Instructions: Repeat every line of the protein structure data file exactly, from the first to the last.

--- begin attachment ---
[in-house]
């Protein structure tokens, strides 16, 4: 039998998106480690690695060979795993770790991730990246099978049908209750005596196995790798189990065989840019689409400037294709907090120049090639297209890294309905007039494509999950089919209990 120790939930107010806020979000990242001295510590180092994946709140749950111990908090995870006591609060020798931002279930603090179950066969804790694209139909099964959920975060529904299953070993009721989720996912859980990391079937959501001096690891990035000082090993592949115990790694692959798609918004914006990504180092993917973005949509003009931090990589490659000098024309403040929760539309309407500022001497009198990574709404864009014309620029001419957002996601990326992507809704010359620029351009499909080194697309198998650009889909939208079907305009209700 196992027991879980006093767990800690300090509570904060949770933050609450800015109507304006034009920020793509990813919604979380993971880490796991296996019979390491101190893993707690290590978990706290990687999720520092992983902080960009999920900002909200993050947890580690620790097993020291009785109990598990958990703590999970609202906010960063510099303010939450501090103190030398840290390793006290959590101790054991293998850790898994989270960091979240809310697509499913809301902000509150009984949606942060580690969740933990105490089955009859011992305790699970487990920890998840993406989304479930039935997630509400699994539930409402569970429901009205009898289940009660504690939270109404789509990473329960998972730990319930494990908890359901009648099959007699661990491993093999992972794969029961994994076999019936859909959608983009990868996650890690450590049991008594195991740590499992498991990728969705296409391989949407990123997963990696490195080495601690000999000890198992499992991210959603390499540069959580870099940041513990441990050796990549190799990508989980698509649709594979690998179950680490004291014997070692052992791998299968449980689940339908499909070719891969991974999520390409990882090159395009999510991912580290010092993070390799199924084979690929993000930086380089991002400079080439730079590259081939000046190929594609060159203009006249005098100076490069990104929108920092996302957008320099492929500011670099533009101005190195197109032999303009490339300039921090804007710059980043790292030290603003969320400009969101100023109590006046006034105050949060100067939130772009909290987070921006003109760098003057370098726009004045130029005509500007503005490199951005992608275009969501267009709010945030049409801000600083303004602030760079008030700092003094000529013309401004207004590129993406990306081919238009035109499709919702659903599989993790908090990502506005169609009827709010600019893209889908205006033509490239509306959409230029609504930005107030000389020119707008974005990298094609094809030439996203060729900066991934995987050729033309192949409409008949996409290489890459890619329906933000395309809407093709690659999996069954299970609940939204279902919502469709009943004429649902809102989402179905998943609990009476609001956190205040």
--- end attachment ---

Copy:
[in-house]
């Protein structure tokens, strides 16, 4: 039998998106480690690695060979795993770790991730990246099978049908209750005596196995790798189990065989840019689409400037294709907090120049090639297209890294309905007039494509999950089919209990 120790939930107010806020979000990242001295510590180092994946709140749950111990908090995870006591609060020798931002279930603090179950066969804790694209139909099964959920975060529904299953070993009721989720996912859980990391079937959501001096690891990035000082090993592949115990790694692959798609918004914006990504180092993917973005949509003009931090990589490659000098024309403040929760539309309407500022001497009198990574709404864009014309620029001419957002996601990326992507809704010359620029351009499909080194697309198998650009889909939208079907305009209700 196992027991879980006093767990800690300090509570904060949770933050609450800015109507304006034009920020793509990813919604979380993971880490796991296996019979390491101190893993707690290590978990706290990687999720520092992983902080960009999920900002909200993050947890580690620790097993020291009785109990598990958990703590999970609202906010960063510099303010939450501090103190030398840290390793006290959590101790054991293998850790898994989270960091979240809310697509499913809301902000509150009984949606942060580690969740933990105490089955009859011992305790699970487990920890998840993406989304479930039935997630509400699994539930409402569970429901009205009898289940009660504690939270109404789509990473329960998972730990319930494990908890359901009648099959007699661990491993093999992972794969029961994994076999019936859909959608983009990868996650890690450590049991008594195991740590499992498991990728969705296409391989949407990123997963990696490195080495601690000999000890198992499992991210959603390499540069959580870099940041513990441990050796990549190799990508989980698509649709594979690998179950680490004291014997070692052992791998299968449980689940339908499909070719891969991974999520390409990882090159395009999510991912580290010092993070390799199924084979690929993000930086380089991002400079080439730079590259081939000046190929594609060159203009006249005098100076490069990104929108920092996302957008320099492929500011670099533009101005190195197109032999303009490339300039921090804007710059980043790292030290603003969320400009969101100023109590006046006034105050949060100067939130772009909290987070921006003109760098003057370098726009004045130029005509500007503005490199951005992608275009969501267009709010945030049409801000600083303004602030760079008030700092003094000529013309401004207004590129993406990306081919238009035109499709919702659903599989993790908090990502506005169609009827709010600019893209889908205006033509490239509306959409230029609504930005107030000389020119707008974005990298094609094809030439996203060729900066991934995987050729033309192949409409008949996409290489890459890619329906933000395309809407093709690659999996069954299970609940939204279902919502469709009943004429649902809102989402179905998943609990009476609001956190205040």